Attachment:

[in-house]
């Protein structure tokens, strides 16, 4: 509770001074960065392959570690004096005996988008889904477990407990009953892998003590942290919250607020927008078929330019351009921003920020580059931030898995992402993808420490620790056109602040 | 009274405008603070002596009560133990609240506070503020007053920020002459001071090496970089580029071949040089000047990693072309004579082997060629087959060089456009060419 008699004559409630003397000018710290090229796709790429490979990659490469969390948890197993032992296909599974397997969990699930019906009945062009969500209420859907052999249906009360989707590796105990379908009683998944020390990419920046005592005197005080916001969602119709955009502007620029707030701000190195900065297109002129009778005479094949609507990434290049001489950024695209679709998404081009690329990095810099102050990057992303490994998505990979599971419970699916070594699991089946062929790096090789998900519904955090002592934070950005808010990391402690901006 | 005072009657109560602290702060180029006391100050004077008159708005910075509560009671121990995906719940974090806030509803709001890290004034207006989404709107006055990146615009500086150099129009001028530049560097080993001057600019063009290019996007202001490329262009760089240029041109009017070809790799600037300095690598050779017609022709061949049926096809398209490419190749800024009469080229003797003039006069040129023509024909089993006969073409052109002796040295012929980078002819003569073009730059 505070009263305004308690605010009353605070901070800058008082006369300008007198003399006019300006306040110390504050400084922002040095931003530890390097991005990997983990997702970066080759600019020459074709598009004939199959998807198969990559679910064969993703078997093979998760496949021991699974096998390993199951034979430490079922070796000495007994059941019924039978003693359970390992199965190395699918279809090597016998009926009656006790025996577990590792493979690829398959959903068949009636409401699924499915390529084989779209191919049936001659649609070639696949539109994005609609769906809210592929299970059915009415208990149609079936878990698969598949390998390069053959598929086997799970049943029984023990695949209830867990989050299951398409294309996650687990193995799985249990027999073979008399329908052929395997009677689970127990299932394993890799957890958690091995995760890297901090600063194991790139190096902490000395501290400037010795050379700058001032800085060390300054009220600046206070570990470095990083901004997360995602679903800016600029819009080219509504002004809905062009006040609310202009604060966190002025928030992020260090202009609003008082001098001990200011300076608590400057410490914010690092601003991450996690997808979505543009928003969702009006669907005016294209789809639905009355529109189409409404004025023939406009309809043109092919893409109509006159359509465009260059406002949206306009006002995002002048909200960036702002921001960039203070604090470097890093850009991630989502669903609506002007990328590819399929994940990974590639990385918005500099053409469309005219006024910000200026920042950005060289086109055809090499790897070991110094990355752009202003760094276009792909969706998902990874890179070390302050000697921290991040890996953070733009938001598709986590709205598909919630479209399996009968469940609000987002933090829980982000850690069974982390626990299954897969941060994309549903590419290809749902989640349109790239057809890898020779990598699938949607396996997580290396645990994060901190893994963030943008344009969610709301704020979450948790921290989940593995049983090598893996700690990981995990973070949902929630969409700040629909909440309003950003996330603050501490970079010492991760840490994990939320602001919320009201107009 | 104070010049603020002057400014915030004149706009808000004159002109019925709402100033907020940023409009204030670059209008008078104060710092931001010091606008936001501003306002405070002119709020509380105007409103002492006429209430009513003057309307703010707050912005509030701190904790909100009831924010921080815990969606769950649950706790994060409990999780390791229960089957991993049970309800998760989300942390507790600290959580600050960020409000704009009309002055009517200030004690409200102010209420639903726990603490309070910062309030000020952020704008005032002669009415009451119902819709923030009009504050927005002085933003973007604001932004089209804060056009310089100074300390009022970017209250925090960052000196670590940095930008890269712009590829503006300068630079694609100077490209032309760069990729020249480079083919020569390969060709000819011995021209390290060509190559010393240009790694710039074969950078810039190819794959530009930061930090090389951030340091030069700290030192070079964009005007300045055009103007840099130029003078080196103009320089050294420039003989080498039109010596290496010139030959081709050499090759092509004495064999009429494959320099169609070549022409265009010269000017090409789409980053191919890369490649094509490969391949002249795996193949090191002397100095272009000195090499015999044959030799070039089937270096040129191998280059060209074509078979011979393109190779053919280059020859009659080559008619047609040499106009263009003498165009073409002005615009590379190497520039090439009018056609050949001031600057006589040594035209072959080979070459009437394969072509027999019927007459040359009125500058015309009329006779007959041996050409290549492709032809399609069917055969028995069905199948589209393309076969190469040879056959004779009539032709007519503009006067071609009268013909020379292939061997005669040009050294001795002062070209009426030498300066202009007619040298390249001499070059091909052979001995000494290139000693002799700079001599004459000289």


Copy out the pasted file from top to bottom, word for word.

[in-house]
């Protein structure tokens, strides 16, 4: 509770001074960065392959570690004096005996988008889904477990407990009953892998003590942290919250607020927008078929330019351009921003920020580059931030898995992402993808420490620790056109602040 | 009274405008603070002596009560133990609240506070503020007053920020002459001071090496970089580029071949040089000047990693072309004579082997060629087959060089456009060419 008699004559409630003397000018710290090229796709790429490979990659490469969390948890197993032992296909599974397997969990699930019906009945062009969500209420859907052999249906009360989707590796105990379908009683998944020390990419920046005592005197005080916001969602119709955009502007620029707030701000190195900065297109002129009778005479094949609507990434290049001489950024695209679709998404081009690329990095810099102050990057992303490994998505990979599971419970699916070594699991089946062929790096090789998900519904955090002592934070950005808010990391402690901006 | 005072009657109560602290702060180029006391100050004077008159708005910075509560009671121990995906719940974090806030509803709001890290004034207006989404709107006055990146615009500086150099129009001028530049560097080993001057600019063009290019996007202001490329262009760089240029041109009017070809790799600037300095690598050779017609022709061949049926096809398209490419190749800024009469080229003797003039006069040129023509024909089993006969073409052109002796040295012929980078002819003569073009730059 505070009263305004308690605010009353605070901070800058008082006369300008007198003399006019300006306040110390504050400084922002040095931003530890390097991005990997983990997702970066080759600019020459074709598009004939199959998807198969990559679910064969993703078997093979998760496949021991699974096998390993199951034979430490079922070796000495007994059941019924039978003693359970390992199965190395699918279809090597016998009926009656006790025996577990590792493979690829398959959903068949009636409401699924499915390529084989779209191919049936001659649609070639696949539109994005609609769906809210592929299970059915009415208990149609079936878990698969598949390998390069053959598929086997799970049943029984023990695949209830867990989050299951398409294309996650687990193995799985249990027999073979008399329908052929395997009677689970127990299932394993890799957890958690091995995760890297901090600063194991790139190096902490000395501290400037010795050379700058001032800085060390300054009220600046206070570990470095990083901004997360995602679903800016600029819009080219509504002004809905062009006040609310202009604060966190002025928030992020260090202009609003008082001098001990200011300076608590400057410490914010690092601003991450996690997808979505543009928003969702009006669907005016294209789809639905009355529109189409409404004025023939406009309809043109092919893409109509006159359509465009260059406002949206306009006002995002002048909200960036702002921001960039203070604090470097890093850009991630989502669903609506002007990328590819399929994940990974590639990385918005500099053409469309005219006024910000200026920042950005060289086109055809090499790897070991110094990355752009202003760094276009792909969706998902990874890179070390302050000697921290991040890996953070733009938001598709986590709205598909919630479209399996009968469940609000987002933090829980982000850690069974982390626990299954897969941060994309549903590419290809749902989640349109790239057809890898020779990598699938949607396996997580290396645990994060901190893994963030943008344009969610709301704020979450948790921290989940593995049983090598893996700690990981995990973070949902929630969409700040629909909440309003950003996330603050501490970079010492991760840490994990939320602001919320009201107009 | 104070010049603020002057400014915030004149706009808000004159002109019925709402100033907020940023409009204030670059209008008078104060710092931001010091606008936001501003306002405070002119709020509380105007409103002492006429209430009513003057309307703010707050912005509030701190904790909100009831924010921080815990969606769950649950706790994060409990999780390791229960089957991993049970309800998760989300942390507790600290959580600050960020409000704009009309002055009517200030004690409200102010209420639903726990603490309070910062309030000020952020704008005032002669009415009451119902819709923030009009504050927005002085933003973007604001932004089209804060056009310089100074300390009022970017209250925090960052000196670590940095930008890269712009590829503006300068630079694609100077490209032309760069990729020249480079083919020569390969060709000819011995021209390290060509190559010393240009790694710039074969950078810039190819794959530009930061930090090389951030340091030069700290030192070079964009005007300045055009103007840099130029003078080196103009320089050294420039003989080498039109010596290496010139030959081709050499090759092509004495064999009429494959320099169609070549022409265009010269000017090409789409980053191919890369490649094509490969391949002249795996193949090191002397100095272009000195090499015999044959030799070039089937270096040129191998280059060209074509078979011979393109190779053919280059020859009659080559008619047609040499106009263009003498165009073409002005615009590379190497520039090439009018056609050949001031600057006589040594035209072959080979070459009437394969072509027999019927007459040359009125500058015309009329006779007959041996050409290549492709032809399609069917055969028995069905199948589209393309076969190469040879056959004779009539032709007519503009006067071609009268013909020379292939061997005669040009050294001795002062070209009426030498300066202009007619040298390249001499070059091909052979001995000494290139000693002799700079001599004459000289």